Most major news outlets are still missing one of the most significant developments in religion among US Latinos/Latinas, who are otherwise known as Hispanics.
Latinos now number about 57 million people and are the largest ethnic conglomerate in the nation. Their growth is changing everything from the way American businesses market their products to how politicians are tailoring their messages.
A Public Religion Research Institute (PRRI) survey released in 2013 shows that only 53 percent of Latinos under the age of thirty now identify as Catholic. That would have been closer to 90 percent just a few decades before. About 25 percent of Hispanics now are Protestant.
Whereas the continued growth of Protestantism is not that surprising anymore, an unexpected trend was the rise of "nones" among Latinos. In September of 2017, the Public Religion Research Institute (PRRI) released a study titled "America's Changing Religious Identity." It showed that 20 percent of Hispanics are unaffiliated, and that compares to 12 percent reported in a 2013 PRRI survey.
"Nones" is a common term for those who affirm no religious affiliation in surveys of religious behavior. Many may be atheists, but most simply don't identify with any specific religious organization or with any particular religion even if they regard themselves as religious.
In April 15, 2013, TIME magazine had a cover story on "The Latino Reformation." It was filled with insightful commentary about changes in Hispanic religious behavior, but it lacked any acknowledgement of the strength of Hispanic nones.
However, the rise of the Latino nones is not new to those of us who study Latino literature, where some of the first signs of this shift were taking place in the 1950s and 1960s.
Already in Pocho (1959), reputed to be the first Mexican American novel, José Antonio Villarreal (1924-2010) relates the story of Richard Rubio, a boy who becomes an atheist as he becomes more educated and assimilated into American culture.
In the 1960s, more Mexican American authors became openly critical of religion. Works by Oscar Zeta Acosta, (e.g., The Revolt of the Cockroach People, 1973) trace his rejection of Christianity and religion altogether. Tomás Rivera's And the Earth Did Not Devour Him (1971), also told through the eyes of a young boy, relates the slave-like existence of Chicanos in the fields, and the questioning of God's existence.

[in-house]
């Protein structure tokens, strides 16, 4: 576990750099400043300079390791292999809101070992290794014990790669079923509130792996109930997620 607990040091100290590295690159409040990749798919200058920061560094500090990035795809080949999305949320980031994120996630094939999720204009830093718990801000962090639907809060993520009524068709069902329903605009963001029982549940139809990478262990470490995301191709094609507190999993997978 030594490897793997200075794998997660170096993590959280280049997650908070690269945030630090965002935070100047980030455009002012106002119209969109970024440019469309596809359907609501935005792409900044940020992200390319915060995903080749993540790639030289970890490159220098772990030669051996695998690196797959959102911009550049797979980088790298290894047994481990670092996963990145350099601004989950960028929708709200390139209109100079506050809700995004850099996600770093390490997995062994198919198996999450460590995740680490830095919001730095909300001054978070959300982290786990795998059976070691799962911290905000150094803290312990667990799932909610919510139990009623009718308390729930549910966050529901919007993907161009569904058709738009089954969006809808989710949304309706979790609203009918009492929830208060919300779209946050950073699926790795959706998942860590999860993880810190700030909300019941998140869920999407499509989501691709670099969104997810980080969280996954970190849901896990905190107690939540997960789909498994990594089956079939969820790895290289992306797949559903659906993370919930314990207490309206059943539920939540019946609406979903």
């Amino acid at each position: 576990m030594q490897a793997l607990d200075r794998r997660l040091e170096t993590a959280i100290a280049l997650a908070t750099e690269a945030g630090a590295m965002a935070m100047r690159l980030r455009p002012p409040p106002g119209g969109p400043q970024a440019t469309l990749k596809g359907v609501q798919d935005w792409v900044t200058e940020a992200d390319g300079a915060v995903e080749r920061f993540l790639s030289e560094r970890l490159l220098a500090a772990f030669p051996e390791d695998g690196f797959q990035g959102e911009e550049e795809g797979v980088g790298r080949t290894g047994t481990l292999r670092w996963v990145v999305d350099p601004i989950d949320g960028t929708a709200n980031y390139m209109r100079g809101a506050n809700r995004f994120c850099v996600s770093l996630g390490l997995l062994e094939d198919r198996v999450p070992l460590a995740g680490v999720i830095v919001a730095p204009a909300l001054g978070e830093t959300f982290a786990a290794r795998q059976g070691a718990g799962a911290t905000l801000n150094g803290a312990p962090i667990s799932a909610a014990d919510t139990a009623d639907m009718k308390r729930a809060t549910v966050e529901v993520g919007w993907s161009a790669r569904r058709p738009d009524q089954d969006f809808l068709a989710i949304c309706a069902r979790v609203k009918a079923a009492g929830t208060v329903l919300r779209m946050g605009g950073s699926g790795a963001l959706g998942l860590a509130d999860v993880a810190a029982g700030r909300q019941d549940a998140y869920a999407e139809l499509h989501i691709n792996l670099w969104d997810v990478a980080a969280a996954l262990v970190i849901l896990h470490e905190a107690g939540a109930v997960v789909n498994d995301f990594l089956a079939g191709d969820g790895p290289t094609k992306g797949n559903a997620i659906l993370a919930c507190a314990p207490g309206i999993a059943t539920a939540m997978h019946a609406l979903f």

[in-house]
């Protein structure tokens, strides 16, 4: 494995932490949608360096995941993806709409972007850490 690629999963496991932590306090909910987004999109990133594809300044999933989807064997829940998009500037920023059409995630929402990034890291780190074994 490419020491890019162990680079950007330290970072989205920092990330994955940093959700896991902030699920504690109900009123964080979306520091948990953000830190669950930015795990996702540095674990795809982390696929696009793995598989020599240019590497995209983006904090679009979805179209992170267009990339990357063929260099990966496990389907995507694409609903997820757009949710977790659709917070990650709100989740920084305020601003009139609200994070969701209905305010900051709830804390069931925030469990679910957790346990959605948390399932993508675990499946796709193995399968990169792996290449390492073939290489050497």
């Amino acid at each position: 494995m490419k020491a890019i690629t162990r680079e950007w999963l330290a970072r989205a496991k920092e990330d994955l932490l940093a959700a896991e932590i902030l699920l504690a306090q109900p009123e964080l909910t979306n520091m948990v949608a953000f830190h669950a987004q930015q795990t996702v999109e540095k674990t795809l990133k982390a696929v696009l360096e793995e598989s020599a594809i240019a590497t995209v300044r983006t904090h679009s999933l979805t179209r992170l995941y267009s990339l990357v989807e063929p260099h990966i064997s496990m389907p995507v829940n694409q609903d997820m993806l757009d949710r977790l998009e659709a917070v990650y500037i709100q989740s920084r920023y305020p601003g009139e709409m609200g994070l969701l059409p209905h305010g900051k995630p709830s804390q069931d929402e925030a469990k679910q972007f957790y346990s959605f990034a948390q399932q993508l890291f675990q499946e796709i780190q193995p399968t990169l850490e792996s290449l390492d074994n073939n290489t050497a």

Throughout history, secularism first becomes visible among the most educated segments of the population. Shmuel Feiner's The Origins of Jewish Secularization (2010) traced the beginnings of Jewish secularization to a small group of elite writers and intellectuals in western and central Europe. Their ideas eventually spread to wider audiences. Something similar has been happening among Latinos as they become more educated.
There are efforts to organize Latino nones. In 2010, David Tamayo founded, and became president of, the Hispanic American Freethinkers in Washington, D.C. In 2015, an American Atheist conference was held in Puerto Rico for the first time.
The national conventions of American Atheists in the past few years have featured Latino speakers. Yet, the power of Latino nones cannot be gauged purely by how many formal organizations they can build. Rather, their power will be wielded in ways that only those willing to fine tune surveys will detect.
Some politicians may think that Latinos are generally more conservative on social issues. The 2013 PRRI survey shows otherwise. For example, the survey found that a "majority (55 percent) of Hispanics favor allowing gay and lesbian Americans to marry, compared to 43 percent who are opposed." Among the Hispanic nones, support for gay marriage soars to an astounding 80 percent.
Unlike Latino evangelicals, you will not easily find nones in any particular place. The Latino nones have no churches that politicians can visit, or major leaders they can court. Yet, the Latino nones are everywhere.
Mass media advertisements, especially those emphasizing the separation of religion and government, may be one way to attract them. In fact, politicians may win points just by acknowledging the existence of, and respect for, Latino nones.
The rise of the Latino nones could have been on the cover of TIME magazine in 2013. The rise of Latino nones definitely merits a cover story for any national news outlet today.
Hector Avalos is Professor of Religious Studies at Iowa State University, where he was the founder and first director of the US Latino/a Studies Program. He is also the author of Strangers in Our Own Land: Religion in U.S. Latina/o Literature (2007).